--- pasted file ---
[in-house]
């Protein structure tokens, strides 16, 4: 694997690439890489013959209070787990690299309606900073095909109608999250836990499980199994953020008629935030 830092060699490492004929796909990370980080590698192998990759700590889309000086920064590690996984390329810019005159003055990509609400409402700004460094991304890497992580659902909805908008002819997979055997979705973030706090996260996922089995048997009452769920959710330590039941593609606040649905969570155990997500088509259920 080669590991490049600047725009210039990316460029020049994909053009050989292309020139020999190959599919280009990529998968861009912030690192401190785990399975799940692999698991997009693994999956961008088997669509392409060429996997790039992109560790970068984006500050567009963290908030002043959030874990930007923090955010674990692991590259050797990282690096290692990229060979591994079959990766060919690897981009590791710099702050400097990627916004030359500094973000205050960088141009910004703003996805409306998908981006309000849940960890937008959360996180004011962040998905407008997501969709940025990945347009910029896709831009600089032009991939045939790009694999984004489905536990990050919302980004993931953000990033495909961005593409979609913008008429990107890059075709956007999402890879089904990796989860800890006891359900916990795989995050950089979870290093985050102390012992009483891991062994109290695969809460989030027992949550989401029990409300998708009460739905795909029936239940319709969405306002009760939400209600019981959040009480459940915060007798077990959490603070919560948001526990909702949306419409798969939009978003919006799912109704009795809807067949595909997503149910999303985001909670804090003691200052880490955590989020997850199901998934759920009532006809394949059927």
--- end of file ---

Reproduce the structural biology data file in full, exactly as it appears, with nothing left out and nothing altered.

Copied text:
[in-house]
């Protein structure tokens, strides 16, 4: 694997690439890489013959209070787990690299309606900073095909109608999250836990499980199994953020008629935030 830092060699490492004929796909990370980080590698192998990759700590889309000086920064590690996984390329810019005159003055990509609400409402700004460094991304890497992580659902909805908008002819997979055997979705973030706090996260996922089995048997009452769920959710330590039941593609606040649905969570155990997500088509259920 080669590991490049600047725009210039990316460029020049994909053009050989292309020139020999190959599919280009990529998968861009912030690192401190785990399975799940692999698991997009693994999956961008088997669509392409060429996997790039992109560790970068984006500050567009963290908030002043959030874990930007923090955010674990692991590259050797990282690096290692990229060979591994079959990766060919690897981009590791710099702050400097990627916004030359500094973000205050960088141009910004703003996805409306998908981006309000849940960890937008959360996180004011962040998905407008997501969709940025990945347009910029896709831009600089032009991939045939790009694999984004489905536990990050919302980004993931953000990033495909961005593409979609913008008429990107890059075709956007999402890879089904990796989860800890006891359900916990795989995050950089979870290093985050102390012992009483891991062994109290695969809460989030027992949550989401029990409300998708009460739905795909029936239940319709969405306002009760939400209600019981959040009480459940915060007798077990959490603070919560948001526990909702949306419409798969939009978003919006799912109704009795809807067949595909997503149910999303985001909670804090003691200052880490955590989020997850199901998934759920009532006809394949059927």